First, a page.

Thursday, June 21, 2012

Next politician accused of plagiarism: Romanian PM

Nature reports that there has been a substantial accusation of plagiarism in the dissertation of the Prime Minister Victor Ponta. Just recently, the Minister of Education had to resign about a month ago because his dissertation was a plagiarism. Do scroll down to the update — the press office of the Romanian government set a misspelled nastygram to Nature, that they have published in all it's glory, accusing Nature of playing politics.

According to Nature, the Ethics Council that is still working on preparing a report on the plagiarism in the dissertation of the Minister of Education was sacked a few days ago.

Here is a link to the plagiarism documentation: (in Romanian, but the copying is clear if these are indeed true copies of both thesis and sources).

Update 2012-07-03: Found an Austrian article on the topic "Von Guttenberg zu Ponta". Apparently Ponta had told El Pais that he would step down if his thesis was found to be plagiarized, and the committee did indeed determine that, but the committee was expanded from 21 to 45 people, so the legality of the determination is currently being disputed. Personally, I find all this legal maneuvering quite distasteful. This is a scientific problem - politics only needs to determine if it wants to keep a plagiarist on board, but the determination of plagiarism should be solidly in the hands of the university.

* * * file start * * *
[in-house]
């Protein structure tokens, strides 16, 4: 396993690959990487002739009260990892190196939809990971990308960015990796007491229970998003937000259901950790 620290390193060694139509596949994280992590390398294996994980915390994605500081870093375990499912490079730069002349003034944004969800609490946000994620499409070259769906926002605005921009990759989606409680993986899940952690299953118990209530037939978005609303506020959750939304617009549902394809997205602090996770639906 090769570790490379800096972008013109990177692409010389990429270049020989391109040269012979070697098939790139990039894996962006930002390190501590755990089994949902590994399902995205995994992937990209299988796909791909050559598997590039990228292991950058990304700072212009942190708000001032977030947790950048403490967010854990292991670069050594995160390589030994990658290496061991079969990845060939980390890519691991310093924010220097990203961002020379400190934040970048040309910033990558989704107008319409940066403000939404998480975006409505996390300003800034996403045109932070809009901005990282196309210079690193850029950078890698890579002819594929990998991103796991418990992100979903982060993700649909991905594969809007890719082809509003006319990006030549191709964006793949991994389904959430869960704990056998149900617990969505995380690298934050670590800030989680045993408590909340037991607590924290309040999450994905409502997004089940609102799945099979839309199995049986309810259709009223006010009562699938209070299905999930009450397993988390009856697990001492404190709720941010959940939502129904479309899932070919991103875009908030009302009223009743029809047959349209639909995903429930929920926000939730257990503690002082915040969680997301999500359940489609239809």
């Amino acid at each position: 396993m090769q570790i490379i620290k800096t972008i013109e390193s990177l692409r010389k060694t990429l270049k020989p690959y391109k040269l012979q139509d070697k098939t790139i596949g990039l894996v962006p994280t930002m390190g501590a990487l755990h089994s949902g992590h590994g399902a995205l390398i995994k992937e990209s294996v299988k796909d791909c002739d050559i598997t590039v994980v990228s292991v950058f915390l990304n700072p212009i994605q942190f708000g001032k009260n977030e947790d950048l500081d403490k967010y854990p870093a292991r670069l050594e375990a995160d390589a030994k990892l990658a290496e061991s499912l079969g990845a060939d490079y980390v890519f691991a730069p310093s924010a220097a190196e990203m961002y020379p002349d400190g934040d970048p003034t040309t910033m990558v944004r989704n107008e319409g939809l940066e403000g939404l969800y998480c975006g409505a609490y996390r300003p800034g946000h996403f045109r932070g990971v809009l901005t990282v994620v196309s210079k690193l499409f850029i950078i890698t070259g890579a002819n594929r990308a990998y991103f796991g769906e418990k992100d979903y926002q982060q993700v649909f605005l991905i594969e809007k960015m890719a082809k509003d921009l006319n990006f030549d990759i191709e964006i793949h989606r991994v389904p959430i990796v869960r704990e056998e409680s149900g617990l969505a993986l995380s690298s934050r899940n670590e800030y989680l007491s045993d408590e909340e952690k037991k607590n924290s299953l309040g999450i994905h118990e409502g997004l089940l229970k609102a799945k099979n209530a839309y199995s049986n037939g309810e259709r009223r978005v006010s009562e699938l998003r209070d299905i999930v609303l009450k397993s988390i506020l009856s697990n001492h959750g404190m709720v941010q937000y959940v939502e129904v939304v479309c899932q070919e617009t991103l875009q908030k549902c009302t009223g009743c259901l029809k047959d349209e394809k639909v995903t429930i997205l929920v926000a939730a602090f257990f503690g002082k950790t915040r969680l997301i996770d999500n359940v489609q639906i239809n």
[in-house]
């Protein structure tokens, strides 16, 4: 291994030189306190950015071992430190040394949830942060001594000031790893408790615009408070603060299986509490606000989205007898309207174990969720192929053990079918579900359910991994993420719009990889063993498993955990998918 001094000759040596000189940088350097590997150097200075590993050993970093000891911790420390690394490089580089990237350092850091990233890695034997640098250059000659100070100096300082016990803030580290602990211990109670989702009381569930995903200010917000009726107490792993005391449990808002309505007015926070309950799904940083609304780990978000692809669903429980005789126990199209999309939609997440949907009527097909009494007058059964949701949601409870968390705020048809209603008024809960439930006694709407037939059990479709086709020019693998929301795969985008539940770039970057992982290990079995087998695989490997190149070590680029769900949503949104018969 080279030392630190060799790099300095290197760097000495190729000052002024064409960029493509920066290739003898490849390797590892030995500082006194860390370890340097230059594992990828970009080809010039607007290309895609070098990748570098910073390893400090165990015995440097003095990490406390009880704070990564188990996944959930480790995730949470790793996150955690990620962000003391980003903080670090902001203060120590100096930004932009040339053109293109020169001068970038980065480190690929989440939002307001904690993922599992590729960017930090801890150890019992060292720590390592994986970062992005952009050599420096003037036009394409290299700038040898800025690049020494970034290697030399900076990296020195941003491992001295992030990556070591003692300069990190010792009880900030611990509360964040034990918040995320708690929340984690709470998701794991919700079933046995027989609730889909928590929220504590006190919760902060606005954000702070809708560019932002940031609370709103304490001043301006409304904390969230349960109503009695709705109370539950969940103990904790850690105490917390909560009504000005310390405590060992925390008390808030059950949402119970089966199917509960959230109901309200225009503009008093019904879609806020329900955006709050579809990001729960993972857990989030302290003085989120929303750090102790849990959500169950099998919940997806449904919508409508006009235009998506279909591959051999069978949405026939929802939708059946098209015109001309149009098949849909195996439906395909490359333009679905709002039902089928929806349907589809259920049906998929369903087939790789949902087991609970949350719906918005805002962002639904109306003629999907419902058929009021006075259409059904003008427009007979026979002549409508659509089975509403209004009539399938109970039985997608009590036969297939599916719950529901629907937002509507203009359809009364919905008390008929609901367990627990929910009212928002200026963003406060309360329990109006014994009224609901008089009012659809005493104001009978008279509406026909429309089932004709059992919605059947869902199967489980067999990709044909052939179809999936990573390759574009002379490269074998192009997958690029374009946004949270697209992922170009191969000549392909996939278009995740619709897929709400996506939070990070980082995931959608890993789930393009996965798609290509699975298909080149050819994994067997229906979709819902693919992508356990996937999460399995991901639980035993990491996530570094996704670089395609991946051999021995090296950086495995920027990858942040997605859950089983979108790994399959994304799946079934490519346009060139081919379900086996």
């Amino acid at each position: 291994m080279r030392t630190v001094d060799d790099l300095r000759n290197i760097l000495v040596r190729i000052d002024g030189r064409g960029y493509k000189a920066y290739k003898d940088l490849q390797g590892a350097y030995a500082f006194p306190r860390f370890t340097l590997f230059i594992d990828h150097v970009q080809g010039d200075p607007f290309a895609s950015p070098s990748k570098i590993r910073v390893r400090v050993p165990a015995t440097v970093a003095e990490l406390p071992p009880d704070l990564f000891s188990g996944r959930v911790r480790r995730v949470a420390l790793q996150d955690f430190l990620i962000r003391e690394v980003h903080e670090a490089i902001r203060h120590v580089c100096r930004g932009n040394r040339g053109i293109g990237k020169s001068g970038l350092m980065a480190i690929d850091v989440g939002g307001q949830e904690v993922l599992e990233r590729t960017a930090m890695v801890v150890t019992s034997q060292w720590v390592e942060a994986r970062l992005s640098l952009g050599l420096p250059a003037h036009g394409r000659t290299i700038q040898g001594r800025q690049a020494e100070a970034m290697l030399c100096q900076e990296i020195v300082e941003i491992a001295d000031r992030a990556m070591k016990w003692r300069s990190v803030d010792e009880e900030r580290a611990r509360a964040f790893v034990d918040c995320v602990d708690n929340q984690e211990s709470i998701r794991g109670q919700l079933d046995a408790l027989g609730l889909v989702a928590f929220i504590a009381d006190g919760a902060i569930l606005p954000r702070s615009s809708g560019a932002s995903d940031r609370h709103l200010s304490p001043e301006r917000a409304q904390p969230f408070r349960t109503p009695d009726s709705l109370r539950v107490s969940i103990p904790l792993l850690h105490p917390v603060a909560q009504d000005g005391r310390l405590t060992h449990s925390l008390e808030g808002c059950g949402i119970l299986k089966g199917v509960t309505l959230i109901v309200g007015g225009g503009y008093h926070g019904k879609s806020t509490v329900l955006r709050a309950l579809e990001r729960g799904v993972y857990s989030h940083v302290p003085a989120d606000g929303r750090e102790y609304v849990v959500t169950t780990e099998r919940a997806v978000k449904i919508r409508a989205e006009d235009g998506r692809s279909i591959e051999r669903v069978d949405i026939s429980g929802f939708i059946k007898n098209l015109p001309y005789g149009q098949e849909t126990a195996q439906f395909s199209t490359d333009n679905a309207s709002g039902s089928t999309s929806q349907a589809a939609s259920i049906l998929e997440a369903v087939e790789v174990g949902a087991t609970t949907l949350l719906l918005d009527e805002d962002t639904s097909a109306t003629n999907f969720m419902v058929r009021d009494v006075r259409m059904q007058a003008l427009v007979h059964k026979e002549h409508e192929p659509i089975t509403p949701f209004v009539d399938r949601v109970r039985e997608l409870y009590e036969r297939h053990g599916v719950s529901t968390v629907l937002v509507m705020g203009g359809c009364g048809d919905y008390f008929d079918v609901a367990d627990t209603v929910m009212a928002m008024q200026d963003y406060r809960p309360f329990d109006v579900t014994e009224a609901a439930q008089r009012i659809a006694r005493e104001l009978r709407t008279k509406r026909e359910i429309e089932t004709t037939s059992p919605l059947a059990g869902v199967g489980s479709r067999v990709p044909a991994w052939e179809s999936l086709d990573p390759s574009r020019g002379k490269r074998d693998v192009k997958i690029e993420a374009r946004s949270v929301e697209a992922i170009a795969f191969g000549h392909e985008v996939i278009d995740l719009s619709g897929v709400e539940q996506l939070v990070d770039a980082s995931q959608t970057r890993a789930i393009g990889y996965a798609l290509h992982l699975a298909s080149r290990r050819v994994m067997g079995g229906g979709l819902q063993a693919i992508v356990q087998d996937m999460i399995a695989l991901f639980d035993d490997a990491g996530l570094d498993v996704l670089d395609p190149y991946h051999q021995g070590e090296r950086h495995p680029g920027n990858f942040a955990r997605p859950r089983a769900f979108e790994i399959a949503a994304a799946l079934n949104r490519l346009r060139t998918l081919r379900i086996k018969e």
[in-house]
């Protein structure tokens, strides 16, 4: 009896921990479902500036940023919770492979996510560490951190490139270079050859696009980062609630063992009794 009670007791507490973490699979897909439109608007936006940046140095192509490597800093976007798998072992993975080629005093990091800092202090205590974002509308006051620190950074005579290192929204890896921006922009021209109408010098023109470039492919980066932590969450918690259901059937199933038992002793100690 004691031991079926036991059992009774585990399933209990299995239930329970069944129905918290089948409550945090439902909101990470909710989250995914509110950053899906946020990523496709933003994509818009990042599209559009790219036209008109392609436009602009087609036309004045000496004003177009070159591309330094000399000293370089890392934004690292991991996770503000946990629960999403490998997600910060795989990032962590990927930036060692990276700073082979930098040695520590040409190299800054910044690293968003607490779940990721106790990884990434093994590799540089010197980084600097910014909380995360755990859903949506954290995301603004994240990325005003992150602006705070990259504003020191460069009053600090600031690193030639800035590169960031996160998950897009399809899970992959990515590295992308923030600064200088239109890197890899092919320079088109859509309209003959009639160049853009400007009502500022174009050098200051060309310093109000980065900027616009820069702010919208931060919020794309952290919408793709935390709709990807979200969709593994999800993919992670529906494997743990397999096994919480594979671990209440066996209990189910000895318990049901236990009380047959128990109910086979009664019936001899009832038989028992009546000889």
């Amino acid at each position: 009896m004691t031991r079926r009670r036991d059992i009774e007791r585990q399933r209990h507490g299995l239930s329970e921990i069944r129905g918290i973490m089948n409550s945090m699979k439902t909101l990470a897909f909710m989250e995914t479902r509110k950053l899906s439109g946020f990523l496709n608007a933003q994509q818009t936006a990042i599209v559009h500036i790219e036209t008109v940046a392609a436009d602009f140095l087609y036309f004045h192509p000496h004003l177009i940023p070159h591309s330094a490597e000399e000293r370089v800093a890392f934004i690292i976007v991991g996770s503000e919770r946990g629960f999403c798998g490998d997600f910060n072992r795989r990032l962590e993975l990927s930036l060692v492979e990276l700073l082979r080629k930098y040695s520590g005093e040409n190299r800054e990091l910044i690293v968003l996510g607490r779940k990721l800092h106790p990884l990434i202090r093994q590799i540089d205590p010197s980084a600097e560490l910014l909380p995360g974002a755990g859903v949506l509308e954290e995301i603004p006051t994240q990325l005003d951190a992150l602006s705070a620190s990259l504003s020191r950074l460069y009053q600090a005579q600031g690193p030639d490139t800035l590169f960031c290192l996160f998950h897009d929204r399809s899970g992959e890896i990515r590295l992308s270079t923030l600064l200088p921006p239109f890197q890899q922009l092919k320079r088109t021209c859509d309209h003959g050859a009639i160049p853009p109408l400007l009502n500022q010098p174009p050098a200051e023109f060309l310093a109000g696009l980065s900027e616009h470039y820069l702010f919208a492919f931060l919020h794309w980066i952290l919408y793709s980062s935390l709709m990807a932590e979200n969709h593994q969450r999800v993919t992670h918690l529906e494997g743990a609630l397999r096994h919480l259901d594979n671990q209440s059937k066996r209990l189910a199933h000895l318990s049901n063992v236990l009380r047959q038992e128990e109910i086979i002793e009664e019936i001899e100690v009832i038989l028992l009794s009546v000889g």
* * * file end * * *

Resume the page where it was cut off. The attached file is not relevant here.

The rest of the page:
1. I haven't seen anybody yet to dispute the authenticity of the documents. I think it is safe to assume they're true to the originals.

    The PM's defence so far (besides playing it down as a political feud) seems to be that the academic rules of conduct at the time he got his PhD did not require him to give proper references. I haven't seen an official position from the Bucharest University yet. Curiously some paragraphs in the PM's dissertation do use proper attribution and quotation marks.

    Reportedly the PM declared he was not big on titles and would be prepared to give up his PhD title. He categorically refused to resign as PM though, no matter what.

  2. If anyone is interested to see Ponta's original dissertation in PDF file, you can follow this link:

    The file is about 170 MB and can be searched by anyone interested to have his/her own opinion. Most of his references are proper quoted in his work, except three sources highlighted with yellow, green and blue on his original document.

  3. Florin, thanks for the very useful link. I've been actually looking for this document for some time now.

    It's good to know that quoting standards were followed, occasionally.

    This also rules out the theory that the side-by-side comparison was fraudulent (in the sense that they contained material not in the originals). I also believe that the following links contain the original papers from which Mr Ponta plagiarized:


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